Halifax and Lloyd’s Overdraft Changes – What it could mean for you
In a change it claims will benefit 90% of overdraft users, Lloyds Banking Group, which encompasses Halifax, Bank of Scotland, and Lloyds, enforced their new overdraft policy at the start of this month. Despite the fact that these changes will not negatively impact the vast majority of customers, an estimated two million customers will actually be left worse off. If you have an overdraft with one of these three banks, here are how the changes could affect you.
What has been changed?
As of the 2nd of November, Lloyds Banking Group introduced these changes to their overdraft fees:
- Using a planned overdraft will cost customers 1p per day for each £7 they borrow
- Fees will be added to customers’ balances daily, rather than monthly
- Fees for unplanned overdrafts will be completely scrapped
- The fee-free buffers which exist on some accounts will be reduced to £6.99
- Fees for missed payments will be removed
- Customers who have provided a mobile number will be sent text alerts when their balance is low
The 0% APR for student account overdrafts has not changed.
Who will benefit?
Whether or not you will save money from these changes depends on how you use your overdraft, which might not be the same from month to month, so it is hard to say who will benefit and lose out overall. However, it is possible to compare the new costs of a few hypothetical scenarios to previous fees.
Using a small-value overdraft for a short period of time
People using an overdraft of £100, for one week, will now be charged 98p, compared to the £6.27-£7 they would have paid before the changes.
Using a medium-value overdraft for a short period of time
Borrowing £450 for one week will now cost customers £4.48. The old overdraft fees would cost significantly more – £7 for Halifax, or £7.49 for Lloyds and Bank of Scotland.
Using a small-value overdraft for the entire month
Customers who were £100 into their overdraft throughout the month would have been charged £31 by Halifax, or £7.14 by Lloyds and Bank of Scotland. Since the recent changes, the cost of this borrowing has been reduced to only £4.34.
Halifax customers using a medium-value overdraft for the entire month
Borrowing £450 for a month cost Halifax customers £31 under the old fee structure, and will now cost them £20.20.
Using an unplanned overdraft
Customers who dipped into an unplanned overdraft would have been charged £5 or £10, depending on their account, by Lloyds Group. Now that fees for using an unplanned overdraft have been scrapped, these customers will only be faced with the standard flat-rate of interest rather than these fees.
Who will be paying more?
Of the two million people negatively affected by these changes, the most heavily impacted will be those who use high-value overdrafts for the entire month. Here are what the changes might cost:
Using a large-value overdraft for the entire month
Because interest on overdrafts is now added to accounts daily rather than monthly, it can compound and leave some customers much worse off than before. Borrowing £2,500 for a month now costs considerably more. Customers borrowing in this way will be charged £112.96, compared to the £62 which Halifax would have previously charged, or the fee of £43.62 formerly charged by Lloyds and Bank of Scotland.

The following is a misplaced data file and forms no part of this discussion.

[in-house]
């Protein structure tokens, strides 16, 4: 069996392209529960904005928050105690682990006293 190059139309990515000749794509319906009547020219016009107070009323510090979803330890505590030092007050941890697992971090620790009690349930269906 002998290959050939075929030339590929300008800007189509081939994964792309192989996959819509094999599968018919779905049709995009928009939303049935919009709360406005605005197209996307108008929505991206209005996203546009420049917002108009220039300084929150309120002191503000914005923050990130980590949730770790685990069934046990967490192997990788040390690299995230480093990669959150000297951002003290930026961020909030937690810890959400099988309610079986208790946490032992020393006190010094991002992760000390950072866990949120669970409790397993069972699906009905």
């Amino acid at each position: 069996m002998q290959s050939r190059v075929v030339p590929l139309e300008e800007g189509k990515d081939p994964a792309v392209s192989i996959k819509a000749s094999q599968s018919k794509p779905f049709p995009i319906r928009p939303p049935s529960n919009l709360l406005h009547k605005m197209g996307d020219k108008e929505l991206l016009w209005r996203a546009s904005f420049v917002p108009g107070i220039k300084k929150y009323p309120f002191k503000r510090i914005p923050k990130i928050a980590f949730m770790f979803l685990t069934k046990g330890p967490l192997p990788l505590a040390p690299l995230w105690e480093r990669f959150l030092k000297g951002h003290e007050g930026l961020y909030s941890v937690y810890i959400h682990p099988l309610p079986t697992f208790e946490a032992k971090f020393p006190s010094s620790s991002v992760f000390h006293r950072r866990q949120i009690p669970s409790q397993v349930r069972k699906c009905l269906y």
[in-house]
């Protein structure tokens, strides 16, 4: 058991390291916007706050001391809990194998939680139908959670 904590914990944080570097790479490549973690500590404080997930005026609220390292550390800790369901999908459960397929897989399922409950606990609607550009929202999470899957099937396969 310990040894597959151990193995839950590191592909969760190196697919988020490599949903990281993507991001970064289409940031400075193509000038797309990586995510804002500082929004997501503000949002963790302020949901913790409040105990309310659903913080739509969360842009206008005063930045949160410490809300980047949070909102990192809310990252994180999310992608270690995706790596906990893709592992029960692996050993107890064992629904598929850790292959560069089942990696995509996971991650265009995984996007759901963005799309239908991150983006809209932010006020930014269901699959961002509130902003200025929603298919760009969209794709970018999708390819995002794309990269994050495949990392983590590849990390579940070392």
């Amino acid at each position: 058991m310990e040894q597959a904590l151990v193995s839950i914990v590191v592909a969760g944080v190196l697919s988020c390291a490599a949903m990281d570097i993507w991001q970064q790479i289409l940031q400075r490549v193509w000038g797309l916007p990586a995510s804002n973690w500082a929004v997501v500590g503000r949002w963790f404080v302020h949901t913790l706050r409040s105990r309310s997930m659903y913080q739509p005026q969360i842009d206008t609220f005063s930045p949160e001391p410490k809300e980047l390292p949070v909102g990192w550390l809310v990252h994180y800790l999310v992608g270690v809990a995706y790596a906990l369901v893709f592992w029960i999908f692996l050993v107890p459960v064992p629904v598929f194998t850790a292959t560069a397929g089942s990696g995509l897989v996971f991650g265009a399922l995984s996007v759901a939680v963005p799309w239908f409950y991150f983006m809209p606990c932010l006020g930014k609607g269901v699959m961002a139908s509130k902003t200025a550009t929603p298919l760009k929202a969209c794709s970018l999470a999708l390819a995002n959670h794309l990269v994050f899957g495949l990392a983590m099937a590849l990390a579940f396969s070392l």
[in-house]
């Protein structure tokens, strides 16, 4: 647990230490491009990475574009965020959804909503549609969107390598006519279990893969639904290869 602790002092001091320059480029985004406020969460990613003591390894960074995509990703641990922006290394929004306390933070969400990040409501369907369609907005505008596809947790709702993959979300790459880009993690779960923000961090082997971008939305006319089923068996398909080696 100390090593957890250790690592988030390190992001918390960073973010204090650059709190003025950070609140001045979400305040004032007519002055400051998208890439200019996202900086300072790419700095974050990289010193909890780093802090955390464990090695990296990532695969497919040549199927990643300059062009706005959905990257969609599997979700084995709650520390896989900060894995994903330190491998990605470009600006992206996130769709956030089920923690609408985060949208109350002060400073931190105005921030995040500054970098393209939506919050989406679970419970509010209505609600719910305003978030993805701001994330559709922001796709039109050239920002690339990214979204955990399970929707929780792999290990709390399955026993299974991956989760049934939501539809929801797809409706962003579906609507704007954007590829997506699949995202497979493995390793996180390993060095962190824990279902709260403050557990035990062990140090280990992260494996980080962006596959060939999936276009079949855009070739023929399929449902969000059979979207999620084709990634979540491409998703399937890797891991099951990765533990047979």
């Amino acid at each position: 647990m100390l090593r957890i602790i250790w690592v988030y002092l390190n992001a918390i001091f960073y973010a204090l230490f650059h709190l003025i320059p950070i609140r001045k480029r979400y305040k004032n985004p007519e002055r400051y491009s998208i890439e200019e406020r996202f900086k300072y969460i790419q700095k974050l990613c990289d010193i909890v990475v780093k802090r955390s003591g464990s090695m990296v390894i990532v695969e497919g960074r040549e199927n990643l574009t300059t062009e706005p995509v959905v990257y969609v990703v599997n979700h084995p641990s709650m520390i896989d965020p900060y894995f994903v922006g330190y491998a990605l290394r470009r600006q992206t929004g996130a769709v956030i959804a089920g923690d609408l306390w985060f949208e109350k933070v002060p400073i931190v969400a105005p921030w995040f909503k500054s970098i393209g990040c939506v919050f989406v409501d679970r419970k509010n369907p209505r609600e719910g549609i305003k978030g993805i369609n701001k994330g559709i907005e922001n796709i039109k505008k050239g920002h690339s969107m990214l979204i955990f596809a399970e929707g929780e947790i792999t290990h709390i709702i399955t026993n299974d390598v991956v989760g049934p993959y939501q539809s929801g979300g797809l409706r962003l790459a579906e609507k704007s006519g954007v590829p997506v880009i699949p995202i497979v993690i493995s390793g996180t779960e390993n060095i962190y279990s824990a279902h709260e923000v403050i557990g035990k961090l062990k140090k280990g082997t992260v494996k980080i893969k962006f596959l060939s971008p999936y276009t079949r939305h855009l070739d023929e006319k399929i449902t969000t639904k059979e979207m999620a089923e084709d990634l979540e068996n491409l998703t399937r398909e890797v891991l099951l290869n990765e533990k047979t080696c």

Lloyds and Bank of Scotland customers using a medium-value overdraft for the entire month
Unlike Halifax customers, people banking with Lloyds or Bank of Scotland will be charged more for using a £450 overdraft for a month than previously. This would have costed £12.46, but will now cost £20.20.
Using a large-value overdraft for a short period of time
Customers who dip deep into their overdraft for a week – say, to pay for a large unexpected expense just before payday – will be worse off under the new charges. Borrowing £2,500 for one week will now cost customers £25.08, whereas it only would have cost £14 for Halifax customers, or £14.84 for Lloyds and Bank of Scotland customers prior to the fee changes.
Struggling to cope with these Changes?
If you are still unsure how these changes will affect you, you can use Halifax’s overdraft fee calculator to figure out how your overdraft use will now cost you. Unfortunately, the people worst affected by the new charges are the worst off – customers stuck with a large overdraft for the entire month. Fortunately, there are steps you can take to beat these charges, and reduce your debt.
Switch to a current account with a 0% interest offer
Some accounts allow you transfer your overdraft balance to one with a 0% interest introductory offer. This can give you the boost you need to ensure that your debt repayments are going towards clearing the debt itself rather than only serving the interest.
Consider paying off your overdraft with a 0% interest credit card
If accounts like this are unavailable to you, you might decide to instead use a credit card with an introductory 0% ARP interest rate to clear your overdraft, and make payments on the card instead, without being hampered by interest. Under certain circumstances, borrowing using an overdraft can be just as expensive as a standard credit card, so this is an option worth considering.
Consider a formal debt solution
If changes like these are not enough to significantly reduce your debt, it might be time to try a formal solution. An IVA or Trust Deed could write off some of your debt, whilst reducing your contributions to a single, affordable monthly payment.
If you need more information about the options available to you in dealing with your debt, you can always speak confidentially with one of our friendly advisors on 0808 2085 198.